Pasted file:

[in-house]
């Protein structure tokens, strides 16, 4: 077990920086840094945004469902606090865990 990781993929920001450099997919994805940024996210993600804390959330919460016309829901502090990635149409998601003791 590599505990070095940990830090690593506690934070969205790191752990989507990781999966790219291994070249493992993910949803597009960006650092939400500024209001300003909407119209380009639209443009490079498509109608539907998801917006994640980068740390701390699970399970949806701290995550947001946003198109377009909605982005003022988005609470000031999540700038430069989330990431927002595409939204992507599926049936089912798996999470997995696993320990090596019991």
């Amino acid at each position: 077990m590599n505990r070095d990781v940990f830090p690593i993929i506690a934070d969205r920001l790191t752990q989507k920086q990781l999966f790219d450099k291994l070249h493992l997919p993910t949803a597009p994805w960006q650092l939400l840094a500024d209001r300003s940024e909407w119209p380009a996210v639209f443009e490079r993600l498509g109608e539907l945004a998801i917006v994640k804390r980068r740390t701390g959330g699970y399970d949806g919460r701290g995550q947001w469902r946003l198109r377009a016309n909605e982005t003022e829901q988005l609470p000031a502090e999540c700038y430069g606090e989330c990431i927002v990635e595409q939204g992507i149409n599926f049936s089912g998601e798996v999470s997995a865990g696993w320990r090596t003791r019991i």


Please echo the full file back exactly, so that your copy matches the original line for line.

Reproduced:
[in-house]
């Protein structure tokens, strides 16, 4: 077990920086840094945004469902606090865990 990781993929920001450099997919994805940024996210993600804390959330919460016309829901502090990635149409998601003791 590599505990070095940990830090690593506690934070969205790191752990989507990781999966790219291994070249493992993910949803597009960006650092939400500024209001300003909407119209380009639209443009490079498509109608539907998801917006994640980068740390701390699970399970949806701290995550947001946003198109377009909605982005003022988005609470000031999540700038430069989330990431927002595409939204992507599926049936089912798996999470997995696993320990090596019991």
């Amino acid at each position: 077990m590599n505990r070095d990781v940990f830090p690593i993929i506690a934070d969205r920001l790191t752990q989507k920086q990781l999966f790219d450099k291994l070249h493992l997919p993910t949803a597009p994805w960006q650092l939400l840094a500024d209001r300003s940024e909407w119209p380009a996210v639209f443009e490079r993600l498509g109608e539907l945004a998801i917006v994640k804390r980068r740390t701390g959330g699970y399970d949806g919460r701290g995550q947001w469902r946003l198109r377009a016309n909605e982005t003022e829901q988005l609470p000031a502090e999540c700038y430069g606090e989330c990431i927002v990635e595409q939204g992507i149409n599926f049936s089912g998601e798996v999470s997995a865990g696993w320990r090596t003791r019991i």